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December 22, 2005

The End of the NYC Transit Strike

Just as I was writing on how to end the NYC Transit Strike, online news popped up that it is ending.  I hope it is true that the Transit Authority did not negotiate during the strike or make concessions in order to get this illegal action ended.  Such negotiations amount to making concessions in return for ending an illegal action.  This is not acceptable and leads to more illegal actions.

The penalties against the striking workers should be enforced and the fines levied on them should be collected.  Union leaders should still be prosecuted.

I’m not saying all this because I’m a grinch.  If New York and the Transit Authority don’t uphold the law against strikes by public workers, the City will face many more such actions.  It’s significant that, although the Transit Workers Union’s own parent union did not support the strike, the New York City teachers union did.  The City has tough negotiations ahead with teachers, fireman, police and other unionized city workers.  They all have a right to negotiate.  There is a mediation and arbitration procedure for impasse.  But members of all of these groups knew that they waived their right to strike when they took the jobs they did.

Reports that the Transit Authority backed down on most of its pension-related demands are troubling.  The next generation is going to have a huge struggle to make good on the pensions – public and private – which have already been promised. Private companies now have to disclose these liabilities – really loans from the future. The law is changing so that government will also have to make full disclosure of how mortgaged we are.  Politicians and public boards (and private companies) must stop making new unfunded promises so that the old ones can be kept.

Prior to the air traffic controllers strike, the federal government had routinely caved in to illegal strikes and threats of strikes by not only air traffic controllers but also postal workers, customs inspectors, and other unionized federal groups.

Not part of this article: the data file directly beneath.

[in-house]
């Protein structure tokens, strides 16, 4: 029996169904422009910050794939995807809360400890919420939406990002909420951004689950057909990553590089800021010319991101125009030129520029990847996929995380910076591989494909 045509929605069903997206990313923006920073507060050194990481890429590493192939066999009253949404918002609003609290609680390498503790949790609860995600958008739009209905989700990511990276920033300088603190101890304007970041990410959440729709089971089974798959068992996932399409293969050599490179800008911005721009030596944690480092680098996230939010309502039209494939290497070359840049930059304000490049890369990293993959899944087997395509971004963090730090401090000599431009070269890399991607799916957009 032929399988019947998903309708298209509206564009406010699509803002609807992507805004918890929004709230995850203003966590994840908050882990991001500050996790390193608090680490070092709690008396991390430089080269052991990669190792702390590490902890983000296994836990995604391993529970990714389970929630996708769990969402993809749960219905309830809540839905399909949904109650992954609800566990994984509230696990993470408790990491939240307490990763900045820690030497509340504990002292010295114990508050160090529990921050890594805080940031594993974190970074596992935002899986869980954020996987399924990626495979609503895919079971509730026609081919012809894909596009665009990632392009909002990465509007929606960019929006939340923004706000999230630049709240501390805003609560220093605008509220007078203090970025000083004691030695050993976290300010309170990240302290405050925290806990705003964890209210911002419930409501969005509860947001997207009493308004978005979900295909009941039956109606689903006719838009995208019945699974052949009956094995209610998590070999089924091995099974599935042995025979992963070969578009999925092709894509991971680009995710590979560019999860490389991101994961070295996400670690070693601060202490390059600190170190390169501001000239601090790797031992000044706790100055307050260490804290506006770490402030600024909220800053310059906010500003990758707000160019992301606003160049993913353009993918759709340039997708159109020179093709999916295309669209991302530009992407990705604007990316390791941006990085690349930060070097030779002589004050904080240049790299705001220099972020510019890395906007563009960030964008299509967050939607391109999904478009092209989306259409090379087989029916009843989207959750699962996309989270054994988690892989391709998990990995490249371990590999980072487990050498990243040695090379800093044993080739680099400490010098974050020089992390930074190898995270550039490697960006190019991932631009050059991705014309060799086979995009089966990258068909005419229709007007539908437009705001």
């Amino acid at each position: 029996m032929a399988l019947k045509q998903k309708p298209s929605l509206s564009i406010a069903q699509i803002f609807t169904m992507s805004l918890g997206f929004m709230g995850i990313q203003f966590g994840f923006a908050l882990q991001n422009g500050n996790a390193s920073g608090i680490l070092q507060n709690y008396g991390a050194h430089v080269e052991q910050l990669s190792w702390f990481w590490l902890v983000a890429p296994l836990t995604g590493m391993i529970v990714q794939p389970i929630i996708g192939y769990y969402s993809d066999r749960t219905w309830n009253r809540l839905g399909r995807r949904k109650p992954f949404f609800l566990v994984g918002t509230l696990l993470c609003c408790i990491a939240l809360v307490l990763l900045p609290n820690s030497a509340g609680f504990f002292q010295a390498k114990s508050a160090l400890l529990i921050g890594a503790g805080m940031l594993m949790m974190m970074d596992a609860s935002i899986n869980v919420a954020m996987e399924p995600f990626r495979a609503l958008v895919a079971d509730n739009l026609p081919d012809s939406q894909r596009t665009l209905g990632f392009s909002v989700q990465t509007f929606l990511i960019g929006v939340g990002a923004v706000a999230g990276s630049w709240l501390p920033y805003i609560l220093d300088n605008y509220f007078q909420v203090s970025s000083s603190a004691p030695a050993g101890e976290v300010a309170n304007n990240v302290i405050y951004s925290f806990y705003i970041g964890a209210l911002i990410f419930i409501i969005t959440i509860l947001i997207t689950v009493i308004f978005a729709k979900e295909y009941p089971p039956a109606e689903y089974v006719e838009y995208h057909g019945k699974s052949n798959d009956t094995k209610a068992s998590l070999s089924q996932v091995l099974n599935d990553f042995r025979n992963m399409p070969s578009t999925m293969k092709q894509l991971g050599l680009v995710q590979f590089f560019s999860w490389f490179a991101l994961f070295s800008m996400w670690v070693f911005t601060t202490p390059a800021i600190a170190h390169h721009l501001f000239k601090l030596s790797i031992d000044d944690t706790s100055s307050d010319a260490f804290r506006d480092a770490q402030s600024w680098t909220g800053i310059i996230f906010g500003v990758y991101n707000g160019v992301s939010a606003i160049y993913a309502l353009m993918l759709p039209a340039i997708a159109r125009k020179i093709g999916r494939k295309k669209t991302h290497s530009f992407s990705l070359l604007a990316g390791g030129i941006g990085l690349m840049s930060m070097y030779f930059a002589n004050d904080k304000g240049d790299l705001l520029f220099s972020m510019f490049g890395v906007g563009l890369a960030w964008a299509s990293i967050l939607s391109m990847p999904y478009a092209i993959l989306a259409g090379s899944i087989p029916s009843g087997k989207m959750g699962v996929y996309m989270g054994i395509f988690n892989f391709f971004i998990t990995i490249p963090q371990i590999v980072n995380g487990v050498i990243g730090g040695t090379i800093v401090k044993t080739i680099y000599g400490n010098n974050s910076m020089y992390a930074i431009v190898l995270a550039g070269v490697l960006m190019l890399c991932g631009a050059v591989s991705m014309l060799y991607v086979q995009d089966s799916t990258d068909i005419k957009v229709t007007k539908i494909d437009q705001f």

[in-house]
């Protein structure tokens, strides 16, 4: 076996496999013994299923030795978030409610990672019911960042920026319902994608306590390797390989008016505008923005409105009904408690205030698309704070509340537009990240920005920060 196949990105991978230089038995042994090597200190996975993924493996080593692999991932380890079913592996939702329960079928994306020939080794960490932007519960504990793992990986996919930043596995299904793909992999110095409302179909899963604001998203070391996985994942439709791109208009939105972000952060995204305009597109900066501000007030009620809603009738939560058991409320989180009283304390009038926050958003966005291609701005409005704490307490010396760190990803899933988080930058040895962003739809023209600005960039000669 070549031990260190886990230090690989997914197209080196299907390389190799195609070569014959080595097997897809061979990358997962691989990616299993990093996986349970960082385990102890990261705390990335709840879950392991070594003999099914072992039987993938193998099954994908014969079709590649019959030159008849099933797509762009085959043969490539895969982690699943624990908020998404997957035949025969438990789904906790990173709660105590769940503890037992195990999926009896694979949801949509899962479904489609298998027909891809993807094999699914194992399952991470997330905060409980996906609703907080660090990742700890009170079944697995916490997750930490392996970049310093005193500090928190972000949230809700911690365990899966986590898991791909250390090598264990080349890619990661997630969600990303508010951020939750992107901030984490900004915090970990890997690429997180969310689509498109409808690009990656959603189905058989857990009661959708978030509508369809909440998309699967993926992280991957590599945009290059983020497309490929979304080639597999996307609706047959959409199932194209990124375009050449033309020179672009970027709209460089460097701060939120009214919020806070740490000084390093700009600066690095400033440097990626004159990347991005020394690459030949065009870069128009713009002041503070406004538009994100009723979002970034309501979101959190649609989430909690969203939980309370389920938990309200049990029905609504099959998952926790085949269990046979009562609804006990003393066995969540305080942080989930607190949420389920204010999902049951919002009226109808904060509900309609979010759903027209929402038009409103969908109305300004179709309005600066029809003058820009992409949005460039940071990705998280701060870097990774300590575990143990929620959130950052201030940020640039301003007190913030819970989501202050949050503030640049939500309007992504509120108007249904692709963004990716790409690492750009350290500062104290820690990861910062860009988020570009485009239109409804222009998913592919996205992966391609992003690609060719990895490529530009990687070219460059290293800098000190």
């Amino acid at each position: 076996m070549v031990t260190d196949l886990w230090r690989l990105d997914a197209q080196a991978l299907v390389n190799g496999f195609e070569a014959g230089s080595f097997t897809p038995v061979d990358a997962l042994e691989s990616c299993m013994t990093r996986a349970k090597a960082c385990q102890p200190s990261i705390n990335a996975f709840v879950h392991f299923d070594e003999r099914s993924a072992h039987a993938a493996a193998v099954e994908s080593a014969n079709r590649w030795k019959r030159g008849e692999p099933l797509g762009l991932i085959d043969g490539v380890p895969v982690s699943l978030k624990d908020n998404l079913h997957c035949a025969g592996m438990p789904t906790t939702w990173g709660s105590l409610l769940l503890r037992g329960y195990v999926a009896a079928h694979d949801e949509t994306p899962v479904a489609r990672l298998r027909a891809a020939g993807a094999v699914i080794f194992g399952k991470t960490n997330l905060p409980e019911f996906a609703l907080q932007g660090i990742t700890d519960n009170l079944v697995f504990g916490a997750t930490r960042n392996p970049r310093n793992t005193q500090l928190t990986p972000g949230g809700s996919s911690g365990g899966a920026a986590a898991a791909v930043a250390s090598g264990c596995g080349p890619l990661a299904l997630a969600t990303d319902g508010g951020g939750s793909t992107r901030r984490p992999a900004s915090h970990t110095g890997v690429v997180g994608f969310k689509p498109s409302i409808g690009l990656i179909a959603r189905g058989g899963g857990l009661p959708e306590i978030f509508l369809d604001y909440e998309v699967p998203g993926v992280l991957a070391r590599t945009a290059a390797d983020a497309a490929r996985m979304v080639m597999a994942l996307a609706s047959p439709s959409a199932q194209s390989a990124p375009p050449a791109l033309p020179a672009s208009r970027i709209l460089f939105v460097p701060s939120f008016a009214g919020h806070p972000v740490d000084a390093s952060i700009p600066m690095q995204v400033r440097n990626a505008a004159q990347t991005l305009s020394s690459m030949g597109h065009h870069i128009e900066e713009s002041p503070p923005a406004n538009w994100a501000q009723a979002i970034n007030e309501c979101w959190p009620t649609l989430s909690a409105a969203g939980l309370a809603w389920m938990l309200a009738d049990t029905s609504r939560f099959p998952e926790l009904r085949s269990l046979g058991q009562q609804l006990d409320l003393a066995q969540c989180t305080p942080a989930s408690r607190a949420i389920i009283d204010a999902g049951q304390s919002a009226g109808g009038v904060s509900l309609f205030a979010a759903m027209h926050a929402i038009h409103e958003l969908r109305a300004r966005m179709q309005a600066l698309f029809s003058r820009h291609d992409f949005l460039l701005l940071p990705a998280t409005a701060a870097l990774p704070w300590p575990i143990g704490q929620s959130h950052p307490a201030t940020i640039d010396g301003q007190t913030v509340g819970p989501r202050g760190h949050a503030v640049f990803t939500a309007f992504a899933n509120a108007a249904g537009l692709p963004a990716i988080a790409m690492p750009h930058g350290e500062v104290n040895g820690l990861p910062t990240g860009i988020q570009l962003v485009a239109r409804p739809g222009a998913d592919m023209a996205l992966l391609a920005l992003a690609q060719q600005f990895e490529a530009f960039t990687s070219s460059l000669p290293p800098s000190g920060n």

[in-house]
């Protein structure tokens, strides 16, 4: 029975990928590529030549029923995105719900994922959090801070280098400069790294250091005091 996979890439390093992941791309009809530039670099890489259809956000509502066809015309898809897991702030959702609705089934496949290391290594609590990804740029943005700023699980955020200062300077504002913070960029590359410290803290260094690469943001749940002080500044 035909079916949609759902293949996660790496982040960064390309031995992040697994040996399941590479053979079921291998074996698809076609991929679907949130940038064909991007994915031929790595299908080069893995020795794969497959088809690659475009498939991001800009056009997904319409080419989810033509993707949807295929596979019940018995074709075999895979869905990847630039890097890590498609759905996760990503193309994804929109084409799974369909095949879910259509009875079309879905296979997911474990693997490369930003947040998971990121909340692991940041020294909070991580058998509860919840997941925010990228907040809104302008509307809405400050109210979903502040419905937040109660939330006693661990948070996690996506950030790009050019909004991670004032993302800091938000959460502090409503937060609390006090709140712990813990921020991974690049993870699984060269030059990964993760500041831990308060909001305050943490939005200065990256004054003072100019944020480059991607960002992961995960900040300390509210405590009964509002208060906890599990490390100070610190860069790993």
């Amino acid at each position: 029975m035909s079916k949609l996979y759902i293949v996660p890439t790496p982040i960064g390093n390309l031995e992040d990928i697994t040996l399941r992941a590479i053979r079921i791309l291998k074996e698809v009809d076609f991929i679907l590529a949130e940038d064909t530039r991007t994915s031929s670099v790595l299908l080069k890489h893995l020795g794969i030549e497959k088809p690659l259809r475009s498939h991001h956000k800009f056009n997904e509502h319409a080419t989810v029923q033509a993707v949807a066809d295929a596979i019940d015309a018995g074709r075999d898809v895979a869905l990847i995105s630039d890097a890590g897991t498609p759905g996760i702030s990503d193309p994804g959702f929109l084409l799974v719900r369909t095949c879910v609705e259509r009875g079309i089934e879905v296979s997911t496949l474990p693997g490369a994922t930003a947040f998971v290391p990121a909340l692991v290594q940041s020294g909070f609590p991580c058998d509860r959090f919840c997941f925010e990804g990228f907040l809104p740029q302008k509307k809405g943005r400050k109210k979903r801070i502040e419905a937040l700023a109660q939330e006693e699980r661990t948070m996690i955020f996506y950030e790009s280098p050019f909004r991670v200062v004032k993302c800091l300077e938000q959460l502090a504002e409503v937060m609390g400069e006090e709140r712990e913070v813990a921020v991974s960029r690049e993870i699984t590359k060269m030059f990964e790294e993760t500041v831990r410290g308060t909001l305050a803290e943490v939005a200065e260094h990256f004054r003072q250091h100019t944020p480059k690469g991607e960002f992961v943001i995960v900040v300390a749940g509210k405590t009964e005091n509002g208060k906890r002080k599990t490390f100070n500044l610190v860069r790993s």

Jailing union leaders doesn’t work.  It just makes them into martyrs.  Not a good plan even if satisfying and just.  Fining striking workers and their unions doesn’t work because amnesty always seems to be a part of the final settlement.

President Reagan gave the controllers a few days to return to work and fired those that didn’t.  These threats have stopped.  BTW, federal workers ARE well compensated nevertheless.

I don’t know the applicable New York labor law (or much other law, for that matter).  It may well be that a court decision would have been necessary to establish that workers who violate a condition of work which they have agreed to – no strikes – can be summarily fired.  In the extreme, it may have been that the City Council and/or the New York Legislature would have had to act.  If laws have to be changed for the next strike, they should be.

I don’t think many striking transit workers would have stayed away if a deadline had been set.  That means that not many would have been fired which is a good thing both for them and for us.  If I’m wrong, New York would have suffered through an extended retraining period in order to replace fired workers.  However, the nation got through a period of training new controllers and, with all due respect, it’s got to be easier to train transit workers.

Despite this rant, I hope you and everyone else has a very happy holiday.

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